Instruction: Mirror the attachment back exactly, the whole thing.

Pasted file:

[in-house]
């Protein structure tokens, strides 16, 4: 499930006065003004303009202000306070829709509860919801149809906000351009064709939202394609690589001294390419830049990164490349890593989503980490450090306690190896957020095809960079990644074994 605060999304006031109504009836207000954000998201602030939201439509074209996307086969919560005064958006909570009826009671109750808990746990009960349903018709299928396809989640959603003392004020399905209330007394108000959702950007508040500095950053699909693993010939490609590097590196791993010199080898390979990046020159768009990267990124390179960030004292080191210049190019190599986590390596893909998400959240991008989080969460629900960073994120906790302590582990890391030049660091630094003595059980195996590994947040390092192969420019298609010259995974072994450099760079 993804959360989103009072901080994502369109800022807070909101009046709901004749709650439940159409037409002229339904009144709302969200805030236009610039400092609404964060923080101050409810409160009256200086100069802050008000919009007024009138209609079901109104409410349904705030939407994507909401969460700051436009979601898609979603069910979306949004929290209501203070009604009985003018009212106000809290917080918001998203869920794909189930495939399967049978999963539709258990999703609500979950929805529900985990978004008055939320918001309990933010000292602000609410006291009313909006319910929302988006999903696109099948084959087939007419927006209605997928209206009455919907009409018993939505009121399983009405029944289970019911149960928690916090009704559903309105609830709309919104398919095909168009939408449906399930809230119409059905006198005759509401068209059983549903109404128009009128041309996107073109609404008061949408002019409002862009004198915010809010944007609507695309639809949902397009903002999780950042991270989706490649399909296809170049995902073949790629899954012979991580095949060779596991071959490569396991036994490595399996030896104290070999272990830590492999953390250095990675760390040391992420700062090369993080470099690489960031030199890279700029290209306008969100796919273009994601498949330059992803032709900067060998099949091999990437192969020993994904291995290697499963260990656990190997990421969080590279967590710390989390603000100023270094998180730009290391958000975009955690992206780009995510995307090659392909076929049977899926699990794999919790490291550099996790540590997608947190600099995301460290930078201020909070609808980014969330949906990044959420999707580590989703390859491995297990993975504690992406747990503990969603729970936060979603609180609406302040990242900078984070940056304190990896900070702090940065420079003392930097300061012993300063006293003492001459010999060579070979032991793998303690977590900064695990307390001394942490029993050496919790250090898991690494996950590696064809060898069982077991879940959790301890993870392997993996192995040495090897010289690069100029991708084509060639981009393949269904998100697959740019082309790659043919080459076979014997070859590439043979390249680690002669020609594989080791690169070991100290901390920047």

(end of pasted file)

[in-house]
């Protein structure tokens, strides 16, 4: 499930006065003004303009202000306070829709509860919801149809906000351009064709939202394609690589001294390419830049990164490349890593989503980490450090306690190896957020095809960079990644074994 605060999304006031109504009836207000954000998201602030939201439509074209996307086969919560005064958006909570009826009671109750808990746990009960349903018709299928396809989640959603003392004020399905209330007394108000959702950007508040500095950053699909693993010939490609590097590196791993010199080898390979990046020159768009990267990124390179960030004292080191210049190019190599986590390596893909998400959240991008989080969460629900960073994120906790302590582990890391030049660091630094003595059980195996590994947040390092192969420019298609010259995974072994450099760079 993804959360989103009072901080994502369109800022807070909101009046709901004749709650439940159409037409002229339904009144709302969200805030236009610039400092609404964060923080101050409810409160009256200086100069802050008000919009007024009138209609079901109104409410349904705030939407994507909401969460700051436009979601898609979603069910979306949004929290209501203070009604009985003018009212106000809290917080918001998203869920794909189930495939399967049978999963539709258990999703609500979950929805529900985990978004008055939320918001309990933010000292602000609410006291009313909006319910929302988006999903696109099948084959087939007419927006209605997928209206009455919907009409018993939505009121399983009405029944289970019911149960928690916090009704559903309105609830709309919104398919095909168009939408449906399930809230119409059905006198005759509401068209059983549903109404128009009128041309996107073109609404008061949408002019409002862009004198915010809010944007609507695309639809949902397009903002999780950042991270989706490649399909296809170049995902073949790629899954012979991580095949060779596991071959490569396991036994490595399996030896104290070999272990830590492999953390250095990675760390040391992420700062090369993080470099690489960031030199890279700029290209306008969100796919273009994601498949330059992803032709900067060998099949091999990437192969020993994904291995290697499963260990656990190997990421969080590279967590710390989390603000100023270094998180730009290391958000975009955690992206780009995510995307090659392909076929049977899926699990794999919790490291550099996790540590997608947190600099995301460290930078201020909070609808980014969330949906990044959420999707580590989703390859491995297990993975504690992406747990503990969603729970936060979603609180609406302040990242900078984070940056304190990896900070702090940065420079003392930097300061012993300063006293003492001459010999060579070979032991793998303690977590900064695990307390001394942490029993050496919790250090898991690494996950590696064809060898069982077991879940959790301890993870392997993996192995040495090897010289690069100029991708084509060639981009393949269904998100697959740019082309790659043919080459076979014997070859590439043979390249680690002669020609594989080791690169070991100290901390920047």